Scripture: 1 Samuel 15-16
- Students will learn that God looks at people’s potential differently than society.
- Students will learn the story of Samuel anointing David to become king and replace Saul.
- Students will learn how to make meaningful text-to-self connections by writing to compare their lives to David’s.
Guiding Question: How can we relate to characters in stories that were written long ago in a different place and time?
Materials: blank paper, pens, glue sticks
Procedure: Review the story of David being anointed king. Emphasize that he did not have the characteristics that most people would have expected for a king. Discuss David’s character traits: He was humble, shepherd, youngest brother, faithful to God, musical, played the harp. Have students trace a 4×6 inch rectangle in the center of a blank piece of construction paper. They draw a picture of themselves in that rectangle. Then take another piece of paper that is 4×6 inches and fold over about an inch to create a flap. Cover the drawn rectangle with the 4×6 inch piece of paper. Glue down the flap so that it opens to reveal the picture. On the top of this piece of paper have students draw a picture of David. They can pull back the picture of themselves to reveal their picture of David. In the space around the pictures have students write ways that they are similar to David or parts of the story that they connected to personally. Explain to students that they do not have to be exactly like David. For example, even if the student does not play the harp, they might write that they both enjoy music. Even if they are not a shepherd, they might write that they own animals or work on a farm. Other examples are: young boy, youngest sibling, brother, devoted to God, brave, faithful, enjoy serving others, adventurous, they were elected/chose to lead something, they were called to do a challenging project that they did not expect, etc. Give students time to discuss their connections to David. Share times when you were called to do something unexpectedly and let students share as well.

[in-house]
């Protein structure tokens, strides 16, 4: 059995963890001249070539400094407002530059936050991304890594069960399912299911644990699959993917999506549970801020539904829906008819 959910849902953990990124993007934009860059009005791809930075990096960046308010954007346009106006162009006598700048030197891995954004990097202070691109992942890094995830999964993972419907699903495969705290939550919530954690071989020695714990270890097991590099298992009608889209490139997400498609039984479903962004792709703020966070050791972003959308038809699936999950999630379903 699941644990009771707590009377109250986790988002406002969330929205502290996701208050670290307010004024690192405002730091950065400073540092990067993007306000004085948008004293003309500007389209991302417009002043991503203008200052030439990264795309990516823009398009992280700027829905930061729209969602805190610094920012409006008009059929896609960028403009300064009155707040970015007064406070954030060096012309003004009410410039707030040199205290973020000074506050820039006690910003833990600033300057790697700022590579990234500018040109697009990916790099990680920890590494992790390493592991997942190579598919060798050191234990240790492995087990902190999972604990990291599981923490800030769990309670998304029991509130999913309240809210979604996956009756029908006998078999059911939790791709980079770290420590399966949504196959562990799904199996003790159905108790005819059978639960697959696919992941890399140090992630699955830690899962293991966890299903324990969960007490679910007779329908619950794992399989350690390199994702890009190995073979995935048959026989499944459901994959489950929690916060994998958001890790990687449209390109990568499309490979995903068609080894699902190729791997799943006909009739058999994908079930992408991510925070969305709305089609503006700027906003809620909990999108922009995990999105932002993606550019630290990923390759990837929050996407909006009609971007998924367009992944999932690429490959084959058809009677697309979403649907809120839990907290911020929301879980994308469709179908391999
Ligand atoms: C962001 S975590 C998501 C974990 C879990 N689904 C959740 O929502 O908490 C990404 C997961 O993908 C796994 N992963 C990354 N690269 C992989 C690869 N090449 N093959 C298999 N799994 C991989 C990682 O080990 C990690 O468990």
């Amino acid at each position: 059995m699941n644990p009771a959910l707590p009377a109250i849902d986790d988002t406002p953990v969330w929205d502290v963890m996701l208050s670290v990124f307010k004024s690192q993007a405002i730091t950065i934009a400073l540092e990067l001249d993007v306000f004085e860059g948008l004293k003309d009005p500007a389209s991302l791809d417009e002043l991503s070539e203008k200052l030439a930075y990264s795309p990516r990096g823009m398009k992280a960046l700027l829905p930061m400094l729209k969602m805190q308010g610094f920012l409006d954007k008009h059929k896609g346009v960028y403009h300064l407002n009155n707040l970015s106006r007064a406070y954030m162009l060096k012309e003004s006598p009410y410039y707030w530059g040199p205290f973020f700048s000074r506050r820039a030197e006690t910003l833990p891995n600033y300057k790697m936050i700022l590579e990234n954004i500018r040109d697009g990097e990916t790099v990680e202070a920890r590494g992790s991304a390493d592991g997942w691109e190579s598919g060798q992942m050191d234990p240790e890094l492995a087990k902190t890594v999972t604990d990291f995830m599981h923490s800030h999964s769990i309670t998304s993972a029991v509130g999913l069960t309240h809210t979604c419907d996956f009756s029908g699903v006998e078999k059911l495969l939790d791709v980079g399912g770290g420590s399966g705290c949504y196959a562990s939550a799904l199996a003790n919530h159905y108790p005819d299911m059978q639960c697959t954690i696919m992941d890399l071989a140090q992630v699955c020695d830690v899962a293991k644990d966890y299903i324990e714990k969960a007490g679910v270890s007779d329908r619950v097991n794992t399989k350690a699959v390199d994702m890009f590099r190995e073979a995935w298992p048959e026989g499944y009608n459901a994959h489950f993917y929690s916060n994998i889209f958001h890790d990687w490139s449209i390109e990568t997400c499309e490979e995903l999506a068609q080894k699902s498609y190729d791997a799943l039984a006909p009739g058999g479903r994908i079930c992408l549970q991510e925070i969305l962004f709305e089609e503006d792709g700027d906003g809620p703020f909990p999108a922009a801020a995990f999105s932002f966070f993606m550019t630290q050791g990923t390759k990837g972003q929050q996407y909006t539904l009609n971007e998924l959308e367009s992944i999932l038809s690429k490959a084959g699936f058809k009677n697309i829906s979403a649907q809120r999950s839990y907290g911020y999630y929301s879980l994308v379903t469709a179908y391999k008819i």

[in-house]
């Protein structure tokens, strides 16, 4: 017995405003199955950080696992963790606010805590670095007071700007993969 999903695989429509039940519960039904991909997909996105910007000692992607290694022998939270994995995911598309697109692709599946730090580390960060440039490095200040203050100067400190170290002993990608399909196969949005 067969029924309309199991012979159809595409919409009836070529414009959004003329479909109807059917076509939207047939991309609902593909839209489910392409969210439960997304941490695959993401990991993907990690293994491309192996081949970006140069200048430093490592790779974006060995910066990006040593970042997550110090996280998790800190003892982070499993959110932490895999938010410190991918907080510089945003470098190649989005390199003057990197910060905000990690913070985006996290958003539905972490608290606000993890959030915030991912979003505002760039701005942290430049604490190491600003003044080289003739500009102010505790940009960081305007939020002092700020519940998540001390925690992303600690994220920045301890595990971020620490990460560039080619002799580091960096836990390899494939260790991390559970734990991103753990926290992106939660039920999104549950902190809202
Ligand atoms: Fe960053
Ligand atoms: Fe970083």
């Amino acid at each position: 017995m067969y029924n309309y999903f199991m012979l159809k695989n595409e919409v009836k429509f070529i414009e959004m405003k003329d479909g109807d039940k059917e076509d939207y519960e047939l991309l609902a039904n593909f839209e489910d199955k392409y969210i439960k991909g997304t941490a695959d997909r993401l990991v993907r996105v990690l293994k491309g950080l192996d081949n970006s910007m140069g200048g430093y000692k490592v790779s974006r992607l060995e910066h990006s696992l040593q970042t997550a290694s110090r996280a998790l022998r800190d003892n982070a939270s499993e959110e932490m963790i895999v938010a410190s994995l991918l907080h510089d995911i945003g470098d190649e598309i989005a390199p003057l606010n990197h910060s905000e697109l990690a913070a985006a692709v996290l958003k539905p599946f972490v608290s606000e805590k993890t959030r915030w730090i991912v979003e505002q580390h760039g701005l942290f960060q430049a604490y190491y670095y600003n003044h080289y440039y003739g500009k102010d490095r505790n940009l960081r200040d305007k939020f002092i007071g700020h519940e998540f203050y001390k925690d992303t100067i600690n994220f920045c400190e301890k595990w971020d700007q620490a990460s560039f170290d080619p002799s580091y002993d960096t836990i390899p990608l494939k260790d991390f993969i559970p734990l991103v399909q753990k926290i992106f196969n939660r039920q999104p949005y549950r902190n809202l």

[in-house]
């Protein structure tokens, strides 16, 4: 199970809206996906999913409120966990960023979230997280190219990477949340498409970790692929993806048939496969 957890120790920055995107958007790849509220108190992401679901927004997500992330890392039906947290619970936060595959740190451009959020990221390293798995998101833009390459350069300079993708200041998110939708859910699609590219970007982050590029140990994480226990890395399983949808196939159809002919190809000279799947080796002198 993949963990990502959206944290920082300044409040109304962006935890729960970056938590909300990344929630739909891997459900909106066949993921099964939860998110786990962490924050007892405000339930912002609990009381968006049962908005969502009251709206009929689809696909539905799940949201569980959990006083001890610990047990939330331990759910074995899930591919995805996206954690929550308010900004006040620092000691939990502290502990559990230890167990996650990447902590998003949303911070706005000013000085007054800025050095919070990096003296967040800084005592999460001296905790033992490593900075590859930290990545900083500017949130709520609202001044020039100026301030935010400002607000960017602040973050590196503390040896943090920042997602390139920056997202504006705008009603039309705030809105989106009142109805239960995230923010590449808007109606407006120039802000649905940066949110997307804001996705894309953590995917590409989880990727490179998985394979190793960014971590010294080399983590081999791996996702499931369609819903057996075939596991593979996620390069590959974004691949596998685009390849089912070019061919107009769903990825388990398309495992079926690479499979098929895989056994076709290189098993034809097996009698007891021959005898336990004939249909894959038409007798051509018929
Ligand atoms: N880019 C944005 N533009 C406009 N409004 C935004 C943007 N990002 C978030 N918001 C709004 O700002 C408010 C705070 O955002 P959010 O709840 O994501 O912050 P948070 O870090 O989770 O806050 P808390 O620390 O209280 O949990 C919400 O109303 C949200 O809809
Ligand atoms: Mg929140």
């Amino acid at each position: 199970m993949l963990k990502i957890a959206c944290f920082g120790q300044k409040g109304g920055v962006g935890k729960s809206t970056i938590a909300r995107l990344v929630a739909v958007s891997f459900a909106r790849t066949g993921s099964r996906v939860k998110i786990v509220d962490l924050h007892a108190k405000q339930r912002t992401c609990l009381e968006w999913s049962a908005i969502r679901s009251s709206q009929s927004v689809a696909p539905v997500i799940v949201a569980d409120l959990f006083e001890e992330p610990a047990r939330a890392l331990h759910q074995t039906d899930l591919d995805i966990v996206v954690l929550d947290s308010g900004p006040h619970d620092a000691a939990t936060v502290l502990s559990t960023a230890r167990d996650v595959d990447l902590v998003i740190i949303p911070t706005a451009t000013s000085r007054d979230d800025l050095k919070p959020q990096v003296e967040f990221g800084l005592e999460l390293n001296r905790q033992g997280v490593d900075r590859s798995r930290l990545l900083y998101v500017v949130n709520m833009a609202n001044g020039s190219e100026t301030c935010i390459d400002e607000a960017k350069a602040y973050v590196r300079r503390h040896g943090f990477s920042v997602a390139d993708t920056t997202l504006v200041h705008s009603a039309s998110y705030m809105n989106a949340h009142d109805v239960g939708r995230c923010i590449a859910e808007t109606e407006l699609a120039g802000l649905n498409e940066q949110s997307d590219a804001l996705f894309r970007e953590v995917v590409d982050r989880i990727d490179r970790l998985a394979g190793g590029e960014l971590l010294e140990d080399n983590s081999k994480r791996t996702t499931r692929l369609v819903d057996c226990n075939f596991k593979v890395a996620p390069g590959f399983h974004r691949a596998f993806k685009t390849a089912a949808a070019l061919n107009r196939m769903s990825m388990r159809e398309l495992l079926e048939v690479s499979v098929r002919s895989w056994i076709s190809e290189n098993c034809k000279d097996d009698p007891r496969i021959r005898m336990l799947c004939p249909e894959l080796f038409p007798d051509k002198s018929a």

- How do you think that you would have reacted if you were David at the time?
- What do you think David would have been like if he lived today?
- How are you different than David?
Supplemental Activity: Have students research the lifestyle that David would have lived. Students then write 1-3 paragraphs describing how life was similar and different than their lives today.